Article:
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Tuesday, October 22, 2013

Internalizing Hulk & She-Hulk: Part 1

On Sunday, my wife and I went to a used bookstore after lunch.   We enjoyed perusing the shelves, and found three novels that we thought would be fun to read.  We had also brought several books to sell, and the bookstore purchased three of ours.  So we left equal on books, only a dollar poorer, and with three new (to us) books to read.

Our next stop was the comic book store.  We looked for missing issues from the two series that we are primarily collecting at the moment.  For me, that’s “Conan The Barbarian.”  For my wife, it’s “Sensational She-Hulk.”  I’ve written enough about Conan in the past that you know that I love Robert E. Howard’s stories, Roy Thomas’ adaptations of the character for Marvel, and why.  My wife recently discovered She-Hulk, and “Sensational She-Hulk” is a fun series.  

In the story, Jennifer Walters, aka She-Hulk, is a smart, well-dressed, professional woman.  In the issue I read (Issue #2), author John Byrne and company worked hard to keep the tone light.  Every few pages, they placed a sticky notes placed over a panel.  

On these sticky notes, Byrne, artist Bob Wiacek, or other Marvel folks would comment on the story thus far.   

She-Hulk even breaks The Fourth Wall, and speaks to them.  She’s always big and green—in other words, hulkified—yet she’s a thoughtful, reasoning person, not a rage-filled, instinct-driven animal.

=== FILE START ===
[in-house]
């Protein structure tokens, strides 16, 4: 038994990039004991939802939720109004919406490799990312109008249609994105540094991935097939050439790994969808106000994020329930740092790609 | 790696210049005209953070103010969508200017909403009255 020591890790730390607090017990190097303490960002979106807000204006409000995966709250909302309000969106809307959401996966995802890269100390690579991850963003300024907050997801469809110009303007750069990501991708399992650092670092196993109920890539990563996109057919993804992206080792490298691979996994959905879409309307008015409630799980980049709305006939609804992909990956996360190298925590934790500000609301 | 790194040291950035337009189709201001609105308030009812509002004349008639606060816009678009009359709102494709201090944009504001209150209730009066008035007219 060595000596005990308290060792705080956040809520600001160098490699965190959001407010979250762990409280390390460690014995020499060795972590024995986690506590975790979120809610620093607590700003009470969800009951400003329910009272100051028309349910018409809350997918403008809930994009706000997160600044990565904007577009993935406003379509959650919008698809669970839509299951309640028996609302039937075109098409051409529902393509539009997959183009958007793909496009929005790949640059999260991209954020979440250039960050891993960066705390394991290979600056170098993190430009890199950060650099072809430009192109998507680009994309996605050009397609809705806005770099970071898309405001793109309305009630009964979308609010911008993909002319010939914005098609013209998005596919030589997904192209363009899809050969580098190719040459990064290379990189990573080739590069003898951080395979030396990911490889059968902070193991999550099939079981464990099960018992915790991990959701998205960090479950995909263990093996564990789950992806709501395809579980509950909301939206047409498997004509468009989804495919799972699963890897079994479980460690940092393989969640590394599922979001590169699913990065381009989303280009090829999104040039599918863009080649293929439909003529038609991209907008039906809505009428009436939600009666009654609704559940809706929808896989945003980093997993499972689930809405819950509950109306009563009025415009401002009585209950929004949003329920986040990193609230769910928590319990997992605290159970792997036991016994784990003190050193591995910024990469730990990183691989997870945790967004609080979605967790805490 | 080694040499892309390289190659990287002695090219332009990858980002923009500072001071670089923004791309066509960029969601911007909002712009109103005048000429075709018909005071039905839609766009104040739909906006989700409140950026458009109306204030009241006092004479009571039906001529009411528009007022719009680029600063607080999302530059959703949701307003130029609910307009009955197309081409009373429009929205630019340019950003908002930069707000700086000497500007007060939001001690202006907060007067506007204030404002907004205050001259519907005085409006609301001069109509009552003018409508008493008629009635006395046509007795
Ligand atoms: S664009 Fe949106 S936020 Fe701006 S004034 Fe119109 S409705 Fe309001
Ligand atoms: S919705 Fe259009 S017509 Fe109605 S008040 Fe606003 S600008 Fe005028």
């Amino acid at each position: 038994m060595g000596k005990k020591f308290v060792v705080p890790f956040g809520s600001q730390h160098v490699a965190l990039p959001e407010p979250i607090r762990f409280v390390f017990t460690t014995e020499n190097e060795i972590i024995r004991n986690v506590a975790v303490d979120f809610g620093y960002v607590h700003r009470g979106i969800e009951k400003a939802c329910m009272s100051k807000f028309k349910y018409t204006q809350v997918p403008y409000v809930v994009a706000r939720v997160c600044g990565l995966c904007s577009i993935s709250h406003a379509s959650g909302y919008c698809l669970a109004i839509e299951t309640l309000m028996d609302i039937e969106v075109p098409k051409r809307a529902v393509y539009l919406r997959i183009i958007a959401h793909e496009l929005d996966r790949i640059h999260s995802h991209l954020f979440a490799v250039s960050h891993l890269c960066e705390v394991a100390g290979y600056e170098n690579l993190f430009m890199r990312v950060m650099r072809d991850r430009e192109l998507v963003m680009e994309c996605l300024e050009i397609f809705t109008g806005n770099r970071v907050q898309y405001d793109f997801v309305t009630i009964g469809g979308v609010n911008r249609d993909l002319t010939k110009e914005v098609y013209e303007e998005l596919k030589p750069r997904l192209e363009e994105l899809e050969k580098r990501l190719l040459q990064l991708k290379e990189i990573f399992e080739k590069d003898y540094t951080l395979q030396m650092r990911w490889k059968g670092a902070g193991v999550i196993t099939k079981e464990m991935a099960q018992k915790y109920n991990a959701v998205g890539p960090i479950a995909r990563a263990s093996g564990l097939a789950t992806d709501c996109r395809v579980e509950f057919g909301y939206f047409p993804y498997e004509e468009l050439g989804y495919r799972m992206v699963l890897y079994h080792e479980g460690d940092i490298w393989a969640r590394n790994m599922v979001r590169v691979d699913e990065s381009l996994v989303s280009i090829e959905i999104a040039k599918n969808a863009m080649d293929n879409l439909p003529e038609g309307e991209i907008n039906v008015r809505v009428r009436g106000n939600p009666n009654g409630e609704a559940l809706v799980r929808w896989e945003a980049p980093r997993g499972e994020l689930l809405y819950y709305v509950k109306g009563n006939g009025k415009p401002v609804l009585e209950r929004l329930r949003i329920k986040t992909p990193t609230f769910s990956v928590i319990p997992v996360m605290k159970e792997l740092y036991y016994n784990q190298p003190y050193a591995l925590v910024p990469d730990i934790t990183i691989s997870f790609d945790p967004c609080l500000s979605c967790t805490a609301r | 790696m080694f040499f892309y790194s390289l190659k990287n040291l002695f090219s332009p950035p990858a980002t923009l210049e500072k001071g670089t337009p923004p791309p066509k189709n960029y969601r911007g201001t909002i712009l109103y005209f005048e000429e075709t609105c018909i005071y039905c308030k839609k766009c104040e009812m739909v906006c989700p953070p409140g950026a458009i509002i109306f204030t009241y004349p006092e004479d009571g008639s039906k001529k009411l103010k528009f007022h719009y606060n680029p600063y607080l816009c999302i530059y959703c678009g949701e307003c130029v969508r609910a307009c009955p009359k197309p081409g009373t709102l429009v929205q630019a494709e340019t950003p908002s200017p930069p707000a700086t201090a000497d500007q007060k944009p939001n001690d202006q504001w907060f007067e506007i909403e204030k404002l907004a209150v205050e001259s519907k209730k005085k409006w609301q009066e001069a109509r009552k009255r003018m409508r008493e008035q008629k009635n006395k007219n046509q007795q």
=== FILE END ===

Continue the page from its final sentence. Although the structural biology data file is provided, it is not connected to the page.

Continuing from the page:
I grew up watching Kenneth Johnson’s live action TV show “The Incredible Hulk,” and have seen the two recent Hulk movies, as well as “The Avengers.”  In these stories, we see Bruce Banner 95% of the time.  The Hulk is a creature reluctantly unleashed, with little ability to think or reason.  When he emerges, the destruction he causes may be out of proportion to the threat he faces.  He follows his instincts, is driven by rage, and a monster to be feared.  Yet, as I grow more familiar with comic books and the various Marvel universes, I’m see far more stories that depict the Hulk as a thinking, reasoning creature, and rarely see Bruce Banner on the run from the authorities, trying to repress his anger, and searching for a cure to permanently banish the Hulk from his life. 

In Marvel's new animated TV show “Hulk and the Agents of SMASH,” (shown on Disney XD in the United States), you never see Bruce Banner.  He's 100% Hulk--all the time--and he’s a team leader.  He constantly tries to reign in Red Hulk’s excesses, he’s protective of his young friend Rick, he relies on She-Hulk’s expertise in certain areas, and welcomes Skaar, a Hulk-like sword-wielding barbarian (shades of Conan?) who initially joins the team as a double-agent.  Hulk is smart enough to design and utilize weapons, assess the strengths and weakness of his team members, and formulate strategy.  He recognizes when people say one thing but do another, allows situations to play out before he acts, and even apologizes when he realizes that he’s treated someone poorly, or misjudged a situation.  In other words, the Hulk becomes someone we can all learn from.  While it seems odd to admit this, I take this responsible monster's messages to heart, and hope the children watching the show learn from his wisdom.

Needless to say, I find the dichotomy in the various ways the Hulk is portrayed interesting.  More on that tomorrow.

Dragon Dave

P.S. You knew I'd have to sign my name in green today, didn't you? Don't worry, I'm not angry at you!  (Unless, that is, you're a Toad Man).

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